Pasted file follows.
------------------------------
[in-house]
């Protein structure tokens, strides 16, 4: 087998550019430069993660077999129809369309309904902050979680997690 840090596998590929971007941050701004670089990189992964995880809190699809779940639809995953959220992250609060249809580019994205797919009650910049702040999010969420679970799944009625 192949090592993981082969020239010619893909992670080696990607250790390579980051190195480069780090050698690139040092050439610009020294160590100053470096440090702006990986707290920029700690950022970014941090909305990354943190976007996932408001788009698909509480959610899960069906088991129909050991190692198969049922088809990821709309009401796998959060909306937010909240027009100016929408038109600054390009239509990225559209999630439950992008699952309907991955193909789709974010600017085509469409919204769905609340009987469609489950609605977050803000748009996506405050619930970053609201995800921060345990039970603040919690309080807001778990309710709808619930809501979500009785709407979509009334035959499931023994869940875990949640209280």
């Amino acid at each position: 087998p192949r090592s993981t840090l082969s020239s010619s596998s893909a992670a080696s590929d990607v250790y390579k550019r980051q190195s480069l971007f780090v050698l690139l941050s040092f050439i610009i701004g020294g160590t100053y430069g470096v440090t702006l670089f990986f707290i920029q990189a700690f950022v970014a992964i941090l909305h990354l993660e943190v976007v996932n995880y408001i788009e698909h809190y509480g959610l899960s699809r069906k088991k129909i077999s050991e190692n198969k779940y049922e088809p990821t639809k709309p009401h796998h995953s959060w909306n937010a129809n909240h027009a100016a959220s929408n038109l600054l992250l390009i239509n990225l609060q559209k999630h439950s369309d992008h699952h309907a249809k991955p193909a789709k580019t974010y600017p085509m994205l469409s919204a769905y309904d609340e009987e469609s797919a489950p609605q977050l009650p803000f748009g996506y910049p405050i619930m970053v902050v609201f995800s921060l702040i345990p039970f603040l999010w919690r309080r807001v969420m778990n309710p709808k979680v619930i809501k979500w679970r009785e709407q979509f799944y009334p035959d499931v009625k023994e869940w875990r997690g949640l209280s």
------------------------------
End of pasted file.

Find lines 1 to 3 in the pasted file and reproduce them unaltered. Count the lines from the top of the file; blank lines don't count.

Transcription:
[in-house]
């Protein structure tokens, strides 16, 4: 087998550019430069993660077999129809369309309904902050979680997690 840090596998590929971007941050701004670089990189992964995880809190699809779940639809995953959220992250609060249809580019994205797919009650910049702040999010969420679970799944009625 192949090592993981082969020239010619893909992670080696990607250790390579980051190195480069780090050698690139040092050439610009020294160590100053470096440090702006990986707290920029700690950022970014941090909305990354943190976007996932408001788009698909509480959610899960069906088991129909050991190692198969049922088809990821709309009401796998959060909306937010909240027009100016929408038109600054390009239509990225559209999630439950992008699952309907991955193909789709974010600017085509469409919204769905609340009987469609489950609605977050803000748009996506405050619930970053609201995800921060345990039970603040919690309080807001778990309710709808619930809501979500009785709407979509009334035959499931023994869940875990949640209280």
């Amino acid at each position: 087998p192949r090592s993981t840090l082969s020239s010619s596998s893909a992670a080696s590929d990607v250790y390579k550019r980051q190195s480069l971007f780090v050698l690139l941050s040092f050439i610009i701004g020294g160590t100053y430069g470096v440090t702006l670089f990986f707290i920029q990189a700690f950022v970014a992964i941090l909305h990354l993660e943190v976007v996932n995880y408001i788009e698909h809190y509480g959610l899960s699809r069906k088991k129909i077999s050991e190692n198969k779940y049922e088809p990821t639809k709309p009401h796998h995953s959060w909306n937010a129809n909240h027009a100016a959220s929408n038109l600054l992250l390009i239509n990225l609060q559209k999630h439950s369309d992008h699952h309907a249809k991955p193909a789709k580019t974010y600017p085509m994205l469409s919204a769905y309904d609340e009987e469609s797919a489950p609605q977050l009650p803000f748009g996506y910049p405050i619930m970053v902050v609201f995800s921060l702040i345990p039970f603040l999010w919690r309080r807001v969420m778990n309710p709808k979680v619930i809501k979500w679970r009785e709407q979509f799944y009334p035959d499931v009625k023994e869940w875990r997690g949640l209280s």